New YouSendIt CEO Brad Garlinghouse Wants To Eat Box's Lunch

Brad Garlinghouse

Brad Garlinghouse is hungry.

After he left AOL in December, he had his pick of jobs. Today the longtime Silicon Valley executive landed as CEO of file-sharing startup YouSendIt with a clear mission: Get the world to stop talking about startups with “Box” in their names and start paying attention to “one of Silicon Valley’s best-kept secrets,” as he calls his new company.

Business Insider caught up with Garlinghouse, his first day on the job, to discuss his hopes for YouSendIt.

And we talked straight through his lunch. But that’s just one reason why he’s hungry.

He chose YouSendIt because it is growing like mad. “At AOL, I was working against the wind. I was looking for something that had growth that was playing into the macro trends that will play out over years,” he explains.

At Yahoo, Garlinghouse oversaw Zimbra, a unit which sold email services to small businesses, and he previously ran Dialpad, an early voice-over-Internet startup.

What he saw with YouSendIt was $40 million in revenue in 2011, and a base of 30 million registered users that’s growing by 1 million a month. Garlinghouse says that the company has hundreds of thousands of business users and thousands of big enterprise customers.

Those include tech-savvy companies like and VMware and brand-conscious marketers like Condé Nast, JWT, and Unilever.

He knows the file-sharing market is crowded and that his competitors are growing, too. But says that when it comes to the other guys, there’s a lot of focus on “hype” and not as much on business models.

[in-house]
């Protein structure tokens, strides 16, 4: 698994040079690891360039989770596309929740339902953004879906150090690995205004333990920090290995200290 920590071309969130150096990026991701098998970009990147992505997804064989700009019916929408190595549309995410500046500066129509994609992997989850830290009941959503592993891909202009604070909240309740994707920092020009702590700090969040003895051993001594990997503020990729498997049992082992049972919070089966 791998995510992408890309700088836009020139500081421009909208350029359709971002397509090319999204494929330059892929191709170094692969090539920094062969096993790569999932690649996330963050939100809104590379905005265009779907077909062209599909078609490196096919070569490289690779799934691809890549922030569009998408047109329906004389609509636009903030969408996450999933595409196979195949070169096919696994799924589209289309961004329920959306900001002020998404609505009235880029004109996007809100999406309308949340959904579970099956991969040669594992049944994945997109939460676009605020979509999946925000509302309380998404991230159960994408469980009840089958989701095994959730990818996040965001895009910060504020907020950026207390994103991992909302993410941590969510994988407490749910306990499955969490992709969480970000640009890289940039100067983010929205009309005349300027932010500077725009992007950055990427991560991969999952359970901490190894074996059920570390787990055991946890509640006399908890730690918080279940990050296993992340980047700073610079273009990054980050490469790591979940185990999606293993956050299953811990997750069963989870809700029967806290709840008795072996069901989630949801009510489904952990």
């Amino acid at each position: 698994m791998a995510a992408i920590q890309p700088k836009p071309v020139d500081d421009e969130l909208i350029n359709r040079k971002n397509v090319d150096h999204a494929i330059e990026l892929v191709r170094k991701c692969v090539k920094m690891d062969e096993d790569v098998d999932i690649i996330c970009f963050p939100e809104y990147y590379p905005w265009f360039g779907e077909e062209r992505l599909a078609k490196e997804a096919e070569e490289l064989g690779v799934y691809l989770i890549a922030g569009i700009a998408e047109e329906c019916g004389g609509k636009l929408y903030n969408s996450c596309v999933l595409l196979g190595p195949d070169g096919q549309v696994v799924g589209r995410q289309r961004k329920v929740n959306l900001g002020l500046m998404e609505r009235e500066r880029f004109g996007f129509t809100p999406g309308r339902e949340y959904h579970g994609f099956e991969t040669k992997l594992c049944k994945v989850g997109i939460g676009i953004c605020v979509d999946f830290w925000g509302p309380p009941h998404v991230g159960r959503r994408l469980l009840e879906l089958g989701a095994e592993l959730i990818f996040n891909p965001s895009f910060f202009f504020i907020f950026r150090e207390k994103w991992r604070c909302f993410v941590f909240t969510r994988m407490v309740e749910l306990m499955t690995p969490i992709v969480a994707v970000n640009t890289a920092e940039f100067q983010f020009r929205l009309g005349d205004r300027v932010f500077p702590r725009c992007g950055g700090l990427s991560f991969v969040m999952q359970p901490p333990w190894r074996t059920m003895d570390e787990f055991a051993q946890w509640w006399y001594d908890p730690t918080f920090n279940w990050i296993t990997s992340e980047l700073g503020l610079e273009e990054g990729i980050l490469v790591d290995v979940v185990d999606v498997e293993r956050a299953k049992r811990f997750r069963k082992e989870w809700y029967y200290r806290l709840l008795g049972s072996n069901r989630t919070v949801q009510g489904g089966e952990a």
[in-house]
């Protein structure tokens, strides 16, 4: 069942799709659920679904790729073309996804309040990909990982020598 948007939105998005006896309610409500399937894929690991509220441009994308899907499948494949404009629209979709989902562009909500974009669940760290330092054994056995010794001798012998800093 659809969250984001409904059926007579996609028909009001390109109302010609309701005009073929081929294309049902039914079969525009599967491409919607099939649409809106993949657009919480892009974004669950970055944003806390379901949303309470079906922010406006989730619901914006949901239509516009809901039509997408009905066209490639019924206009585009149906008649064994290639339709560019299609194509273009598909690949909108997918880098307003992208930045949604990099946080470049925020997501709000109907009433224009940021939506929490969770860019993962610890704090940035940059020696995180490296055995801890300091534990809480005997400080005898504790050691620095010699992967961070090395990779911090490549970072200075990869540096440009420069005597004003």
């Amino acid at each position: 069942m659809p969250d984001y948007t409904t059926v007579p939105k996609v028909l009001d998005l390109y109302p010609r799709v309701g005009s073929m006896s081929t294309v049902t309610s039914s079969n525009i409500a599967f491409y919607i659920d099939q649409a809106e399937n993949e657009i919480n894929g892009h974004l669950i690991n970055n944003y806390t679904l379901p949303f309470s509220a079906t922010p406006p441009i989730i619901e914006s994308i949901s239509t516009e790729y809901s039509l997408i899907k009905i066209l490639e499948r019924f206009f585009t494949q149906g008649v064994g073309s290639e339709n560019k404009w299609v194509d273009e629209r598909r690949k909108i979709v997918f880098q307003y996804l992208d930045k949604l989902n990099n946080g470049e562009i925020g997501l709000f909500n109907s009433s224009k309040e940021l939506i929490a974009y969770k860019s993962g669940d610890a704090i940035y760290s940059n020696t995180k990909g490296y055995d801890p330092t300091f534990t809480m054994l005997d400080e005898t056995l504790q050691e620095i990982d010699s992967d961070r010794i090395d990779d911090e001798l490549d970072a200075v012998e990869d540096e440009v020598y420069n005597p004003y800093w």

We’re not so sure we agree. We need to point out that Box is telling a good story about its new app store and has investors drooling over a potential IPO.

Garlinghouse isn’t ready to announce a timeframe for an IPO, but he does think he’s got a better story to tell the bankers than Box.

“I don’t view an IPO as an end game. It’s one trajectory,” he told us, then added. “Our results are clearly ahead of Box’s. Box spends more time talking about the slides at their office than what new solutions to solve customers problems they are building.”

YouSendIt’s investors, who have put $48 million into the company over the years, are surely eager for a return—and maybe a bit less drama.

Cofounder Khalid Shaikh, who was squeezed out of the company in 2005, plead guilty in June 2011 to launching a cyber attack against the company’s servers.

 “Can you help us write a screenplay so we can make a movie out of it?” joked Garlinghouse, who said he read about the incident but hadn’t heard employees or customers mention it.

Garlinghouse credits former CEO Ivan Koon for keeping YouSendIt’s team focused on delivering files—and results.

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